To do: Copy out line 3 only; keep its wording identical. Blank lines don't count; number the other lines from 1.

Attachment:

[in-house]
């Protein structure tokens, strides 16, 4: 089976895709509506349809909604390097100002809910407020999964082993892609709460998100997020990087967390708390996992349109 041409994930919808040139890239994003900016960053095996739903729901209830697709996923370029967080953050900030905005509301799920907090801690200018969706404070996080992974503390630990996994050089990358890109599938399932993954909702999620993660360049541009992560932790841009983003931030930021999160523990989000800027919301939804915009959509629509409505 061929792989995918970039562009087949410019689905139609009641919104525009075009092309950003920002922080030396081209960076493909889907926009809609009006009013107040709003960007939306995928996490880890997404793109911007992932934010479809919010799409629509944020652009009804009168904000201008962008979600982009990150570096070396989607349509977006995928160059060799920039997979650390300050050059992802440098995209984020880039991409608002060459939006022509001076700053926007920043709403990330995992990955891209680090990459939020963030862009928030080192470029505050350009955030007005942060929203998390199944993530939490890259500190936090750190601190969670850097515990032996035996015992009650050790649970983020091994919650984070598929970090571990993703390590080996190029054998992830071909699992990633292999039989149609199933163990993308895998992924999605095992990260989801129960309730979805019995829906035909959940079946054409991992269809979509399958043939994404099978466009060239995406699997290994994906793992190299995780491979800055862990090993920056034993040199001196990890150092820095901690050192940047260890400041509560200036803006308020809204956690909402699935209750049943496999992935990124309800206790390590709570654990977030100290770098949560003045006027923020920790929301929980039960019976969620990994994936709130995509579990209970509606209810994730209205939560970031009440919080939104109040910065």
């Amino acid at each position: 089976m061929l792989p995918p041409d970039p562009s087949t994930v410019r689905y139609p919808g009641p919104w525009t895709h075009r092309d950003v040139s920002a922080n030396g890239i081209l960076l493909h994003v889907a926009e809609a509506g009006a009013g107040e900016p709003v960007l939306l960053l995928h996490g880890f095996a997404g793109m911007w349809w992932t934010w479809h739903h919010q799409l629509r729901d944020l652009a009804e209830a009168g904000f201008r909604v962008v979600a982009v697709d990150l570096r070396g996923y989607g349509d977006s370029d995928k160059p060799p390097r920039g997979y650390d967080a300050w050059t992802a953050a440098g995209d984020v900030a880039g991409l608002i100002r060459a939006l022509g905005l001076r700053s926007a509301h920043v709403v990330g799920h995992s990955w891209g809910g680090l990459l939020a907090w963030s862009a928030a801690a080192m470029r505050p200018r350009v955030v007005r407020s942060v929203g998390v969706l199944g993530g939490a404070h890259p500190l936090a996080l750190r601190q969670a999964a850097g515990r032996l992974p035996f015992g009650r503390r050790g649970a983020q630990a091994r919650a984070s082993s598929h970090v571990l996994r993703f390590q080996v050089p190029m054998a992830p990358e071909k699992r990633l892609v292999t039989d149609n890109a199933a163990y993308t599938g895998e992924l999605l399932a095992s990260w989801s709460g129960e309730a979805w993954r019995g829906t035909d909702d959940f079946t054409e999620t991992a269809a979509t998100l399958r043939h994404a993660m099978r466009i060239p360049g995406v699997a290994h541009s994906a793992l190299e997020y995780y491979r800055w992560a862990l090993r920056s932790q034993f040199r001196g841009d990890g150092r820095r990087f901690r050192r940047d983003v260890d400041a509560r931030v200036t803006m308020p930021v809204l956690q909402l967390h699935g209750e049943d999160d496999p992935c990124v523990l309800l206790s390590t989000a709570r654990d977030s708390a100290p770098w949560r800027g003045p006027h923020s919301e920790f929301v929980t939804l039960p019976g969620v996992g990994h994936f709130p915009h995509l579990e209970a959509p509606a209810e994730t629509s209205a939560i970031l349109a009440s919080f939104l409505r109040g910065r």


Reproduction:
């Amino acid at each position: 089976m061929l792989p995918p041409d970039p562009s087949t994930v410019r689905y139609p919808g009641p919104w525009t895709h075009r092309d950003v040139s920002a922080n030396g890239i081209l960076l493909h994003v889907a926009e809609a509506g009006a009013g107040e900016p709003v960007l939306l960053l995928h996490g880890f095996a997404g793109m911007w349809w992932t934010w479809h739903h919010q799409l629509r729901d944020l652009a009804e209830a009168g904000f201008r909604v962008v979600a982009v697709d990150l570096r070396g996923y989607g349509d977006s370029d995928k160059p060799p390097r920039g997979y650390d967080a300050w050059t992802a953050a440098g995209d984020v900030a880039g991409l608002i100002r060459a939006l022509g905005l001076r700053s926007a509301h920043v709403v990330g799920h995992s990955w891209g809910g680090l990459l939020a907090w963030s862009a928030a801690a080192m470029r505050p200018r350009v955030v007005r407020s942060v929203g998390v969706l199944g993530g939490a404070h890259p500190l936090a996080l750190r601190q969670a999964a850097g515990r032996l992974p035996f015992g009650r503390r050790g649970a983020q630990a091994r919650a984070s082993s598929h970090v571990l996994r993703f390590q080996v050089p190029m054998a992830p990358e071909k699992r990633l892609v292999t039989d149609n890109a199933a163990y993308t599938g895998e992924l999605l399932a095992s990260w989801s709460g129960e309730a979805w993954r019995g829906t035909d909702d959940f079946t054409e999620t991992a269809a979509t998100l399958r043939h994404a993660m099978r466009i060239p360049g995406v699997a290994h541009s994906a793992l190299e997020y995780y491979r800055w992560a862990l090993r920056s932790q034993f040199r001196g841009d990890g150092r820095r990087f901690r050192r940047d983003v260890d400041a509560r931030v200036t803006m308020p930021v809204l956690q909402l967390h699935g209750e049943d999160d496999p992935c990124v523990l309800l206790s390590t989000a709570r654990d977030s708390a100290p770098w949560r800027g003045p006027h923020s919301e920790f929301v929980t939804l039960p019976g969620v996992g990994h994936f709130p915009h995509l579990e209970a959509p509606a209810e994730t629509s209205a939560i970031l349109a009440s919080f939104l409505r109040g910065r």